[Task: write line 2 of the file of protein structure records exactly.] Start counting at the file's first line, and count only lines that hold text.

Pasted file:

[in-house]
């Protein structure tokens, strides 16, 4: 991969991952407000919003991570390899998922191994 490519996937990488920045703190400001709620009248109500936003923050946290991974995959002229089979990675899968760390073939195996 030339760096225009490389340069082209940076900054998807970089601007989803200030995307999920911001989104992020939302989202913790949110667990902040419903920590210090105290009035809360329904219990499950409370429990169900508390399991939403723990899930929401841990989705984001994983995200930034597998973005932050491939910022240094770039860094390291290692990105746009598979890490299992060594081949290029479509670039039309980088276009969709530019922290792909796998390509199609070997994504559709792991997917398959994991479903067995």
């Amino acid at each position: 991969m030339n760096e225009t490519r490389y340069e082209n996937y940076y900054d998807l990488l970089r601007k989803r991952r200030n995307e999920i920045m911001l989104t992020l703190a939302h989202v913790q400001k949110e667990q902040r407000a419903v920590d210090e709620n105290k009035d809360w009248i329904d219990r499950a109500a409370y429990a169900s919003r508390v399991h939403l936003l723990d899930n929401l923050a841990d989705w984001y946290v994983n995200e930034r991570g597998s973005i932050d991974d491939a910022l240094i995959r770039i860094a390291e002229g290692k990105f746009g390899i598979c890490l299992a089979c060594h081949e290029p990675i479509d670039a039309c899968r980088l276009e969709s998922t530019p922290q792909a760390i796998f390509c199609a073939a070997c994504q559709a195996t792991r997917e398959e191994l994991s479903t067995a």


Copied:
């Protein structure tokens, strides 16, 4: 991969991952407000919003991570390899998922191994 490519996937990488920045703190400001709620009248109500936003923050946290991974995959002229089979990675899968760390073939195996 030339760096225009490389340069082209940076900054998807970089601007989803200030995307999920911001989104992020939302989202913790949110667990902040419903920590210090105290009035809360329904219990499950409370429990169900508390399991939403723990899930929401841990989705984001994983995200930034597998973005932050491939910022240094770039860094390291290692990105746009598979890490299992060594081949290029479509670039039309980088276009969709530019922290792909796998390509199609070997994504559709792991997917398959994991479903067995």